So Joseph Cowsert wept tears of joy and relief the day he got word while bathing his baby daughter that UPS was offering him a 40-hour-a-week position in web development.

“It was like a burden lifted off of me,” he said. “I didn’t realize it was weighing so heavily.”

Seg. 1: Boomer Entrepreneurs. Seg. 2: Terry Teachout

Feb 28, 2019

Segment 1: More baby boomers are choosing to open up their own businesses. 

Retirement? Not for these people. Despite the trope of the young, millennial entrepreneur, research shows that people between 55 and 64 make up about a quarter of new entrepreneurs. In this conversation, we talk with an author who's reported on this trend and a 69-year-old businessowner who's living it. 

Segment 1: Teacher pay in Missouri comes in almost dead last compared to the other 50 states.

Missouri places 49th in a study ranking teacher pay state-by-state. In this conversation, we discuss why that is and look into how the issue affects local educators.

Chris Neal / Kansas News Service

Life is expensive. Rent, health care, raising a family, saving for retirement — it adds up. But so does college debt. In fact, the cost of college shot up many times faster than typical U.S. earnings in recent decades.

So, what to do after high school? Here’s what you need to know.

Celia Llopis-Jepsen / KCUR/Kansas News Service

TOPEKA — The glittery gold print on Cara Simon’s graduation cap begged — maybe only half-jokingly — for a break: “Can I take a nap now?”

Toilsome college coursework may have kept the Wichita native up at night, but looking for a job won’t. Simon lined one up at an emergency room before even graduating — one of the benefits of earning a nursing degree.

“It’s so versatile,” she said. “You can work in a million different places. You can work in any state. It’s exciting.”

Former Federal Reserve chairman Ben Bernanke compared the national economy to a Looney Tunes character: magically floating in the air for a moment after running off a cliff before inevitably plummeting in 2020.

Segment 1: Decline in history majors raises question: what's the future of our past?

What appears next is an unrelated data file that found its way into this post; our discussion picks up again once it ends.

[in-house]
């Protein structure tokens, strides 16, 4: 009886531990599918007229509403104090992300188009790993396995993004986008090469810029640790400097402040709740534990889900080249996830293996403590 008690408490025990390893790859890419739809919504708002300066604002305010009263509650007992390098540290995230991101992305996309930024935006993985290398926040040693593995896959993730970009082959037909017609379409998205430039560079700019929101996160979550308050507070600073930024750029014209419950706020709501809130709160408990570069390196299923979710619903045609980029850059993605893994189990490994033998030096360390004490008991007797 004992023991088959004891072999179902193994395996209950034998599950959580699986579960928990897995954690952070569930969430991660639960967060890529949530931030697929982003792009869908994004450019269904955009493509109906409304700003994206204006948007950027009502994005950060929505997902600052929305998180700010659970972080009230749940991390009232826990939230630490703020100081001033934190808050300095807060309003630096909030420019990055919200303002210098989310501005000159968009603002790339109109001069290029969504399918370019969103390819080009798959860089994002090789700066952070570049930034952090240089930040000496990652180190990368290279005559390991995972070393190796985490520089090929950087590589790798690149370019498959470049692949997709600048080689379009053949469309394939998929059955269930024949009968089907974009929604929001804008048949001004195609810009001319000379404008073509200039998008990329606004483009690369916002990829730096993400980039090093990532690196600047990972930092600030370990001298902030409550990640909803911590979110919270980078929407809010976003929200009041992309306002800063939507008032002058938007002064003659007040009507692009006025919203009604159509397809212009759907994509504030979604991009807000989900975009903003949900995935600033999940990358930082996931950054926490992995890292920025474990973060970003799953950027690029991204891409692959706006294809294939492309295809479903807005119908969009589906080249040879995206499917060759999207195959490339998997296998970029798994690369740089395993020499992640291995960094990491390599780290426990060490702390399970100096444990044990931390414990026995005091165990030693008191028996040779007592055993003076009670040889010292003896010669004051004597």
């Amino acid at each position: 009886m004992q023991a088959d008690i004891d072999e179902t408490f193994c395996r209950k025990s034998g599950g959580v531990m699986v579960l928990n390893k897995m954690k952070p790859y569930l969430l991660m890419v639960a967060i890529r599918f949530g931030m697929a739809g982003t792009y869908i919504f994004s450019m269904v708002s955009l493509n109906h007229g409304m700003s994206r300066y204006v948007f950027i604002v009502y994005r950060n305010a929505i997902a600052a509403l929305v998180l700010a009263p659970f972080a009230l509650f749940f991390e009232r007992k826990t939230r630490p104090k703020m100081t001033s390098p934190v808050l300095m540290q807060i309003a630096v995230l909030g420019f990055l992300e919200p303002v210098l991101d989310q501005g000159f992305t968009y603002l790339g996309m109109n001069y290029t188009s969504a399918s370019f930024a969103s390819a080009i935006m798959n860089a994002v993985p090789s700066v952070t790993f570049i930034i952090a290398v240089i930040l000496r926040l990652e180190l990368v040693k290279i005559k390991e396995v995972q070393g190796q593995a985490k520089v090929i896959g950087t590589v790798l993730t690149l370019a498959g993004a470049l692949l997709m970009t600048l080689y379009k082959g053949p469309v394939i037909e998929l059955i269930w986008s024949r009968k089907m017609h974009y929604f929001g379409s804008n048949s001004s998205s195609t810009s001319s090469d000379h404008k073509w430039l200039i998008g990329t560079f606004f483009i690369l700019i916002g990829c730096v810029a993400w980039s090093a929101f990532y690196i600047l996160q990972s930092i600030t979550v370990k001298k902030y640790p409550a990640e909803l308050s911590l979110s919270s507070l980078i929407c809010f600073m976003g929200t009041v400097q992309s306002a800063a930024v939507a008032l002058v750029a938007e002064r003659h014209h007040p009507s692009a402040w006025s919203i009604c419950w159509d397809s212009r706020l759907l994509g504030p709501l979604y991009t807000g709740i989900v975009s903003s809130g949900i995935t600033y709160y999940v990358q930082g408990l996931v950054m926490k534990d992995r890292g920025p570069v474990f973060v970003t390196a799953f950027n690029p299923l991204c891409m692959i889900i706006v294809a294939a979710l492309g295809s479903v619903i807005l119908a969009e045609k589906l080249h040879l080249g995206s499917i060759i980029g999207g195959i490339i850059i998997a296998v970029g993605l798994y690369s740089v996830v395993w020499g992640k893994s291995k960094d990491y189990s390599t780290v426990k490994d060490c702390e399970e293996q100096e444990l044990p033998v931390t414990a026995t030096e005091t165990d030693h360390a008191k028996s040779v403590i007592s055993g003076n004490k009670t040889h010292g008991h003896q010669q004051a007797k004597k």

New data shows a drop in the number of history majors at colleges in the United States. So what does it mean for the future of our history, if there are fewer people studying it?

Tyler Silvest

A global transportation and supply chain management company is shuttering its Edgerton, Kansas, location, putting 136 people out of work. 

XPO Logistics operates on about 11 acres of the 1,700-acre Logistics Park, a rail intermodal and warehouse district that has been a boon for the Edgerton economy. The district also hosts corporate giants like Amazon, UPS and a terminal of the BNSF railway.

Andrea Tudhope / KCUR 89.3

New data from the Washington Post suggests the Kansas City area is missing out on $10 million a week from government contracts as the shutdown stretches on. That’s in addition to the thousands of federal workers not getting paid. Those missed paychecks for contractors and employees alike have placed a heavy burden on both budgets and families.

Stephen Koranda / Kansas News Service.

Erin Wolfram, with the University of Kansas Career Center, enters a small room in Summerfield Hall on the KU campus, where she is suddenly surrounded by hundreds of suits, dresses, shirts and ties filling floor-to-ceiling racks. The Professional House of Garments is filled with clothes waiting to help students dress for success as they prepare for job and internship interviews.

Spirit AeroSystems announced Wednesday it will add 1,400 new jobs over the course of the next year.

 

Crysta Henthorne / Kansas News Service

The cable guy

President Donald Trump is making noises about issuing an executive order that would undo birthright citizenship in the country. He contends he has the authority, through executive order, to deny U.S. citizenship to children born in the country if their parents are here illegally.

Crysta Henthorne / Kansas News Service

Why not Wyandotte

Wyandotte County has long represented undeveloped political muscle for Kansas Democrats. Lots of Democrats there. Not nearly as many Democrats who show up to vote.

Mobilizing that potential could, maybe, mean trouble for incumbent Republican U.S. Rep. Kevin Yoder, whose district includes both Wyandotte and Johnson counties. And in close statewide races (think this year’s contest for governor), a big turnout in Kansas City, Kansas, could be a gamechanger.

Allen Brewer / Flickr-CC

The Kansas City economy is growing at a rapid but unsustainable rate, according to an economic forecast report released Friday by the Greater Kansas City Chamber of Commerce.

Cranes dot the skyline and construction contracts have jumped by half since this time last year, but despite a building boom, Kansas City’s economy is not keeping pace with either the national economy or similarly sized cities, according to the report.

Segment 1: Growing up poor in the Heartland.

Local journalist and author Sarah Smarsh has been getting a lot of national attention for her new book, Heartland. On this episode, we chat with Smarsh about the forces that shaped her Kansas childhood.

The Kansas economy has been sluggish the past few years, but the candidates running for governor each have a plan to jumpstart things.

Will any of them actually work?